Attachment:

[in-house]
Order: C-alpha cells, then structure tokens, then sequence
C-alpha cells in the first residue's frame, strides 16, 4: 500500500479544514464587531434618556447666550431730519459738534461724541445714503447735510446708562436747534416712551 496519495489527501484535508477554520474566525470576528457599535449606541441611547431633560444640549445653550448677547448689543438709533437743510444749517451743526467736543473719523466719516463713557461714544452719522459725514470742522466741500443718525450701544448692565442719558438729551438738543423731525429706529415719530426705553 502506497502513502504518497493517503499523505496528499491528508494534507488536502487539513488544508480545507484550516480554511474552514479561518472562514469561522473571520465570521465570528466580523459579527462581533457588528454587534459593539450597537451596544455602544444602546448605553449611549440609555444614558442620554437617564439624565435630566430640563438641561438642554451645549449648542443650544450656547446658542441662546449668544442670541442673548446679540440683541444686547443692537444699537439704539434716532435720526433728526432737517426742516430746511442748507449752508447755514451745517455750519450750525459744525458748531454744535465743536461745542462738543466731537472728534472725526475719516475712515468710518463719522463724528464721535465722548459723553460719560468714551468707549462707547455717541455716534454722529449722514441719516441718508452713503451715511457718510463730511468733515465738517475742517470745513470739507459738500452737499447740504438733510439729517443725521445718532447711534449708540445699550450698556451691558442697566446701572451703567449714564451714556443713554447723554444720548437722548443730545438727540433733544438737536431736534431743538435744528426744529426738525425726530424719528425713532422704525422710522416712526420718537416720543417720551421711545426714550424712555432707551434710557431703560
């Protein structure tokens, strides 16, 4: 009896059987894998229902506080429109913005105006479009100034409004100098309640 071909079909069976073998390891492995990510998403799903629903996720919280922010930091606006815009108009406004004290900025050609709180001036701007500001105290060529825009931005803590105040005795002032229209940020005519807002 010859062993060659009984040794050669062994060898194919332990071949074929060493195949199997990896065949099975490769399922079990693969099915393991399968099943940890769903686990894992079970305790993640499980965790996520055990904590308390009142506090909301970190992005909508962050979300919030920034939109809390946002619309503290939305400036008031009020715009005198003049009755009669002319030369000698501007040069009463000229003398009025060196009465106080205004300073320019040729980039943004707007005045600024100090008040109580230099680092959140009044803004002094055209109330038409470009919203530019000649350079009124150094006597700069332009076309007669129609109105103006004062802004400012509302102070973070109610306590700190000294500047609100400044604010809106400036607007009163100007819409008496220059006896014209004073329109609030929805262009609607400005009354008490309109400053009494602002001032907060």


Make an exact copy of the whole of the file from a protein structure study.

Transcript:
[in-house]
Order: C-alpha cells, then structure tokens, then sequence
C-alpha cells in the first residue's frame, strides 16, 4: 500500500479544514464587531434618556447666550431730519459738534461724541445714503447735510446708562436747534416712551 496519495489527501484535508477554520474566525470576528457599535449606541441611547431633560444640549445653550448677547448689543438709533437743510444749517451743526467736543473719523466719516463713557461714544452719522459725514470742522466741500443718525450701544448692565442719558438729551438738543423731525429706529415719530426705553 502506497502513502504518497493517503499523505496528499491528508494534507488536502487539513488544508480545507484550516480554511474552514479561518472562514469561522473571520465570521465570528466580523459579527462581533457588528454587534459593539450597537451596544455602544444602546448605553449611549440609555444614558442620554437617564439624565435630566430640563438641561438642554451645549449648542443650544450656547446658542441662546449668544442670541442673548446679540440683541444686547443692537444699537439704539434716532435720526433728526432737517426742516430746511442748507449752508447755514451745517455750519450750525459744525458748531454744535465743536461745542462738543466731537472728534472725526475719516475712515468710518463719522463724528464721535465722548459723553460719560468714551468707549462707547455717541455716534454722529449722514441719516441718508452713503451715511457718510463730511468733515465738517475742517470745513470739507459738500452737499447740504438733510439729517443725521445718532447711534449708540445699550450698556451691558442697566446701572451703567449714564451714556443713554447723554444720548437722548443730545438727540433733544438737536431736534431743538435744528426744529426738525425726530424719528425713532422704525422710522416712526420718537416720543417720551421711545426714550424712555432707551434710557431703560
């Protein structure tokens, strides 16, 4: 009896059987894998229902506080429109913005105006479009100034409004100098309640 071909079909069976073998390891492995990510998403799903629903996720919280922010930091606006815009108009406004004290900025050609709180001036701007500001105290060529825009931005803590105040005795002032229209940020005519807002 010859062993060659009984040794050669062994060898194919332990071949074929060493195949199997990896065949099975490769399922079990693969099915393991399968099943940890769903686990894992079970305790993640499980965790996520055990904590308390009142506090909301970190992005909508962050979300919030920034939109809390946002619309503290939305400036008031009020715009005198003049009755009669002319030369000698501007040069009463000229003398009025060196009465106080205004300073320019040729980039943004707007005045600024100090008040109580230099680092959140009044803004002094055209109330038409470009919203530019000649350079009124150094006597700069332009076309007669129609109105103006004062802004400012509302102070973070109610306590700190000294500047609100400044604010809106400036607007009163100007819409008496220059006896014209004073329109609030929805262009609607400005009354008490309109400053009494602002001032907060």